I know very few people who entered college particularly comfortable with their religious identity. I knew - and still know - disillusioned atheists, people who felt trapped in the tradition they grew up with and some who were engaged in a particular faith but still wanted to go deeper. I, for one, knew I was uncomfortable with my Christian heritage and had a longstanding interest in Judaism but didn't have the knowledge or confidence to explore Penn's Jewish community right away upon my arrival here.
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If you have time, head to Chinatown with your friends for dinner some time soon. Take a good look around over the next 12 months, because by December 2009, you'll see something very different: a casino in the Gallery. And once the casino shows up, it won't be long before crime and decay set in.
George Bush was inaugurated for the first time on my 11th birthday. I cried bitterly. A week ago tonight Barack Obama was elected president, to be inaugurated on my 19th birthday. I cried last week and I'm sure I'll cry again on Jan. 20, but this time with euphoria.
Judaism's got it right. As per the Fourth Commandment (of the most-famous 10), observant Jews don't work on Saturday, the Sabbath (Shabbat in Hebrew). "Work" doesn't just mean paid work; traditionally this prohibition extends to housework, driving, writing and many other things. Shabbat is supposed to be one day of complete rest per week and is a rejuvenating break for those who observe it. But sometimes it's not enough.
My refrigerator's not working. It's more like the outlet next to the refrigerator; for some reason it only works two days a week (seriously) and keeps blowing some circuit. The refrigerator before this made a lake on my floor every day for a month until it was replaced.
It might seem easy for a school located in a city surrounded by great farmland to source its food locally.
The other night, as I was walking home from rehearsal, I overheard a conversation that disturbed me more than anything I'd heard in a while (interviews with Sarah Palin notwithstanding). I was walking down 40th Street in front of a couple of guys, clearly Penn students, who were talking about a woman they knew. They were making up a list of what she smelled like: "cheap booze, that hoochie perfume and nasty pink nail polish." Then they continued talking about what a drunken, tacky-nail-polish-wearing "slut" she was.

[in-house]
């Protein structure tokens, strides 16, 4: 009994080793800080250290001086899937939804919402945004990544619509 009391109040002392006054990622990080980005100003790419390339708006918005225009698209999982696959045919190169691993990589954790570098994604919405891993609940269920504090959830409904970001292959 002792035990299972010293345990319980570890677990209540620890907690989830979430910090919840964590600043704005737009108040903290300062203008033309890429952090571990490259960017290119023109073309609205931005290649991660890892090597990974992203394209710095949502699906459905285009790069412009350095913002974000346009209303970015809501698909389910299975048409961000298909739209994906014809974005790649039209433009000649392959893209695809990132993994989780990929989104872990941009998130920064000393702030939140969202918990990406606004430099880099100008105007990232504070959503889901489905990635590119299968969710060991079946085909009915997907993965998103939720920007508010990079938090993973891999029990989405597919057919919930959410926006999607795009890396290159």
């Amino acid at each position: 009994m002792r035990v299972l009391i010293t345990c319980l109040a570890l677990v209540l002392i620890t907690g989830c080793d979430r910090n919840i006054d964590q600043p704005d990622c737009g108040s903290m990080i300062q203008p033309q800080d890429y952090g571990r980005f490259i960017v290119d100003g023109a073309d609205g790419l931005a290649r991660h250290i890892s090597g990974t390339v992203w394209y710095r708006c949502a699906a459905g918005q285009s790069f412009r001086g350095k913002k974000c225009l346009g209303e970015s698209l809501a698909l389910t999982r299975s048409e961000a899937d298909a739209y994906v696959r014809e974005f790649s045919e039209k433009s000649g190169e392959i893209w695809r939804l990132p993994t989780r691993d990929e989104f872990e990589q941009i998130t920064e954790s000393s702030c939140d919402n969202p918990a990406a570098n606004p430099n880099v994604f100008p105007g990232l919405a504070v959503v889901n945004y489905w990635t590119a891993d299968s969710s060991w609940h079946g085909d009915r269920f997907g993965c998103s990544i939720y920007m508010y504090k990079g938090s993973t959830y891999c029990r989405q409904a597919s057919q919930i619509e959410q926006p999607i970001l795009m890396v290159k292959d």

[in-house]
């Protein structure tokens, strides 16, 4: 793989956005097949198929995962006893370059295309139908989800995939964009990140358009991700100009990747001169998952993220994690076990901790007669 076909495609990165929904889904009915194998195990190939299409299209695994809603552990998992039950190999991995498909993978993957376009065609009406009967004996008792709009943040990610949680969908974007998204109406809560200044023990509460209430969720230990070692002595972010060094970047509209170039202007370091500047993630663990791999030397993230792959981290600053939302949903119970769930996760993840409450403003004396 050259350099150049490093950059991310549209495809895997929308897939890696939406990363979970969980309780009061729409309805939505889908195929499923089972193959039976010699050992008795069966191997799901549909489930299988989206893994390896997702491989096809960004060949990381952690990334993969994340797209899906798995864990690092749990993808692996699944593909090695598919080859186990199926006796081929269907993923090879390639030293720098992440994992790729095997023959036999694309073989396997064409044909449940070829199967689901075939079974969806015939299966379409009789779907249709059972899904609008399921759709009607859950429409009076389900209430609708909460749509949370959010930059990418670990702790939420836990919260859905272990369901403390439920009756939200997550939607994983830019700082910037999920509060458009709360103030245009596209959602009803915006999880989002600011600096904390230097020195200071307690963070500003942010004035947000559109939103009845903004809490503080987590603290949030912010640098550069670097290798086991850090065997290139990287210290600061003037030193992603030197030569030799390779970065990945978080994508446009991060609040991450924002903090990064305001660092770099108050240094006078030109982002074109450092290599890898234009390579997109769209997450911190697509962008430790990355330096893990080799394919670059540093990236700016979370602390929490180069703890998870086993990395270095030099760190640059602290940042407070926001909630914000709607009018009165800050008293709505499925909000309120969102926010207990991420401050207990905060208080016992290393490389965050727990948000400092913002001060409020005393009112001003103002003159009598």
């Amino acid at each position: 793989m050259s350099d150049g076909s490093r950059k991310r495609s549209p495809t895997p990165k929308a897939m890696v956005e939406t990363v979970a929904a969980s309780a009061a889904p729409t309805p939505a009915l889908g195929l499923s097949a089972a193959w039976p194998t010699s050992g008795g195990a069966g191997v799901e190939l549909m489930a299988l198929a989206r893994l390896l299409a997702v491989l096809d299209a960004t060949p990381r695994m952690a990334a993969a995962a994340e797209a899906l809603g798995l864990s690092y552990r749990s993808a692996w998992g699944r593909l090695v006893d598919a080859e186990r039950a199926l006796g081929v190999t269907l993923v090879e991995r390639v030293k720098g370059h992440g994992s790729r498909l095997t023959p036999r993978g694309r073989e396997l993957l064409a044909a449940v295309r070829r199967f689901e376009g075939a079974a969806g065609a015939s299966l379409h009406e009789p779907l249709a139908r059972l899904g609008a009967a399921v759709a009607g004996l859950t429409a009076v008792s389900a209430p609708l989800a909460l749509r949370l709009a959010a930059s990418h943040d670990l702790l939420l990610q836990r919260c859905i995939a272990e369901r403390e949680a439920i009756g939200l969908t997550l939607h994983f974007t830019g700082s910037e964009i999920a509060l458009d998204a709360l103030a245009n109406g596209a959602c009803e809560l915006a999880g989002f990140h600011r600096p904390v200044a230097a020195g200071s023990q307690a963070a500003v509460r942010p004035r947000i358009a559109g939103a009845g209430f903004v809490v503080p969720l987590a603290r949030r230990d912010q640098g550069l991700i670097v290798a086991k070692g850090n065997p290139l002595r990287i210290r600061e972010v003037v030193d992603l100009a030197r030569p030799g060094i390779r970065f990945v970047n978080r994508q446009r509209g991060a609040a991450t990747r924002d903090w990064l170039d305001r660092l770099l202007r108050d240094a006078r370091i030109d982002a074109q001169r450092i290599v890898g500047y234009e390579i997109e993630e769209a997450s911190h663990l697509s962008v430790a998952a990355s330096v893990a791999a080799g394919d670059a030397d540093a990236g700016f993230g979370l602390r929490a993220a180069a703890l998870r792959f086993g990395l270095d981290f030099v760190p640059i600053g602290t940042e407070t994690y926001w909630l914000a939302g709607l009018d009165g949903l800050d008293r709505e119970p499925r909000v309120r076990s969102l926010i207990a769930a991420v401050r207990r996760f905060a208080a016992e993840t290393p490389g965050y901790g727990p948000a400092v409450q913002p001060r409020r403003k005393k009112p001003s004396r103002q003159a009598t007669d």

Quick, name an aspect of military policy that Obama and McCain agree on completely. It's not the war in Iraq or the best way to handle Iran. No, both candidates think Columbia University should bring back its ROTC program, as they both said earlier this month.
For a long time, we've taken it for granted that AlliedBarton management isn't receptive to its officers' concerns. In the next few months, that could all change.
Like most people, I don't think I'm a racist. And until recently, I believed that the racism our country struggles with came from somewhere else - where, I didn't know, but certainly not from my own actions.
There are stickers all over Philadelphia - political stickers, advertising stickers, bumper stickers and artsy stickers with mice on them that say "Glue." They're stuck on lampposts, parking meters and subway stops.
Lawyers for the Hospital of the University of Pennsylvania again denied any wrongdoing in College sophomore Anne Ryan's meningitis death last September.
Lawyers for the family of Anne Ryan have dropped punitive damage charges from their malpractice lawsuit against the Hospital of the University of Pennsylvania.
A plea deal is likely in the works for former Marketing professor Scott Ward, who is facing child-pornography charges.
It's uncertain if Wharton undergraduate Irina Malinovskaya's recent motion to dismiss murder charges against her will succeed, legal experts say.
Former Marketing professor Scott Ward was indicted last Thursday in the U.S. District Court for the Eastern District of Pennsylvania on one count of making false statements to the State Department and two counts of transporting and shipping child pornography.
While advocacy groups have argued that former Penn Neurosurgery professor Tracy McIntosh's sexual-assault case has been unduly influenced by his prestigious social standing, legal experts say it's unlikely that judges have unfairly sentenced McIntosh just because he held an influential academic position at the time of his offense.
Though former Penn Neurosurgery professor Tracy McIntosh has already served his original sentence for the 2002 sexual assault of his college roommate's niece, this likely won't have any effect on the harsher sentence that was handed down Feb. 13, legal experts say.
Former Penn Neurosurgery professor Tracy McIntosh plans to appeal his sentence for the sexual assault of his college roommate's niece, a move some legal experts say could have a decent chance of success.
Former Neurosurgery professor Tracy McIntosh was sentenced to 3 1/2 to seven years in prison yesterday for the 2002 sexual assault of his college roommate’s niece.